27 Pilot correlation v1 2 speakers, 4 frames each 42 radii per speaker… What % of correlations between two random radii are significant, depending on the distance between them Radial distance Grand mean All parts of tongue pooled More cases of adjacent than long distance comparisons

28 Pilot correlation v2 A range of 9 varied tongue shapes (9 single frames) from each speaker 4 samples for each frame – roughly equally spaced Is there a correlation for fans 10 apart? 9? 8? 7? … Pilot B (NI1)

29 3 attempts – more long-distance significance found One sector on the fan is 7 fanlines ABC # fans874

30 What to try next? Just two sample points per frame, front and back? Pilot 2 A = 9 fans rather than 8 were significant (n=18 observations, so lower values of r were significant) Or one in the middle looking forwards and backwards? Or use many more target types? Or ones that show more subtle differences, such as a set of CV transitions, including every frame, not just varied targets

31 Tokens of [s] from /sa/ and /si/ Raw tongue curves again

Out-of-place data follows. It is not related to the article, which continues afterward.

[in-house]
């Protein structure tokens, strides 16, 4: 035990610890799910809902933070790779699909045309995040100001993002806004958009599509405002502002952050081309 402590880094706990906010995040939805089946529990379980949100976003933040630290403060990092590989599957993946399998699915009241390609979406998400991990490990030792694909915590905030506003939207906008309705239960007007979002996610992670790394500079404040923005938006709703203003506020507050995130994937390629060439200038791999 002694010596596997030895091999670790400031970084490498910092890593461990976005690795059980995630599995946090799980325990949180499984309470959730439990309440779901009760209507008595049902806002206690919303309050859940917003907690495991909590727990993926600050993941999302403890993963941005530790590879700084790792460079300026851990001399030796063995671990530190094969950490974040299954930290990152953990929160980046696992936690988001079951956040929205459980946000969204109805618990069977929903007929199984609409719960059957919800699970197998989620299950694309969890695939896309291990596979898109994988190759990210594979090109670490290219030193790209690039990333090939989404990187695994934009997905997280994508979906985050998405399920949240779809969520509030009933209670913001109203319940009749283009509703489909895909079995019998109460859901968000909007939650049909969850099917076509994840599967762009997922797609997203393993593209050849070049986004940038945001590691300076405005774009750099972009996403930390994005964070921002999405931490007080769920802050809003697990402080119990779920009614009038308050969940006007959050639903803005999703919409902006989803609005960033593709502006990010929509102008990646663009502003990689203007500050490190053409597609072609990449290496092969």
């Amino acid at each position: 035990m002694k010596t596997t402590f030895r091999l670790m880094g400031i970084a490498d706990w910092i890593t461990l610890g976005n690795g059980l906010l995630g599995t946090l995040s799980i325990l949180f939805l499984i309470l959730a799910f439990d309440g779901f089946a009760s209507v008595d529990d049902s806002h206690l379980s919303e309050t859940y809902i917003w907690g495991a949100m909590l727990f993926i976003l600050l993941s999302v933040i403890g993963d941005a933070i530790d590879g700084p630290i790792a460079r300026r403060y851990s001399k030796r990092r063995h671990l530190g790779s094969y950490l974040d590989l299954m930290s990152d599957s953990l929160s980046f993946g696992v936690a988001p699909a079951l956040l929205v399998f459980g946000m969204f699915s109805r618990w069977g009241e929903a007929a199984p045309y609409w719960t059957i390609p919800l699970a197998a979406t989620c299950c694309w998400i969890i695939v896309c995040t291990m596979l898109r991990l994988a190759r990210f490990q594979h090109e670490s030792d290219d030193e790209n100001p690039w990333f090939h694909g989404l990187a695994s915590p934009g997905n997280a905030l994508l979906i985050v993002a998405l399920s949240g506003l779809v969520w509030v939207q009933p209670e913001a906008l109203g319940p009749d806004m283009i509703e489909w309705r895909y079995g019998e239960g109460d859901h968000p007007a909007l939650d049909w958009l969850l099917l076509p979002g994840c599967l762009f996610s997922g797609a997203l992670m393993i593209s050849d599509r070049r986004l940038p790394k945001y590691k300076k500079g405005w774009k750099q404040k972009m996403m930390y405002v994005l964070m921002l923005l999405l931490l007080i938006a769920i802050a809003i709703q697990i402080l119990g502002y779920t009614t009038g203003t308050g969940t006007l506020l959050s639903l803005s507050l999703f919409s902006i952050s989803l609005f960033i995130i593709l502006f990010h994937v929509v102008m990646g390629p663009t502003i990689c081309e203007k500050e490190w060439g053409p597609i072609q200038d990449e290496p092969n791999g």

32 Mean /sa/ vs. /si/ Significant root advancement (~5mm) and palatalisation (~4mm) in /si/ More than 5 adjacent fans where p<0.05, but in 2 areas

33 Mean /sa/ vs. /si/ SS-ANOVA best fit lines ( ∓ 95% c.i.) - Davidson

34 Mean /sa/ vs. /si/ Exploring treating >5 fan lines at p<0.05 as categorically “significant” but quantifying it all: –Including crossing/pivot points –Ignore significance if curves are low confidence –Quantify length of the significant tongue surface –Estimate total difference in area

35 Single speaker (SSE) Neutral space Thick lines for means – cf overlap, non overlap, and crossings

36 The two tongue problem Wrench & Scobbie (2006) list some of the problems with video-ultrasound resulting from buffering multiple probe scans into one image –More than one scan from the probe in an image –Partial scans from the probe in an image –Don’t forget 30fps is about 33ms, so synch is vague Some solutions, –Use raw probe data (cine loop) but this costs € –Use a high scan rate (more than twice NTSC) and then deinterlace the video to 60fps –Halves vertical spatial resolution (rectangular up)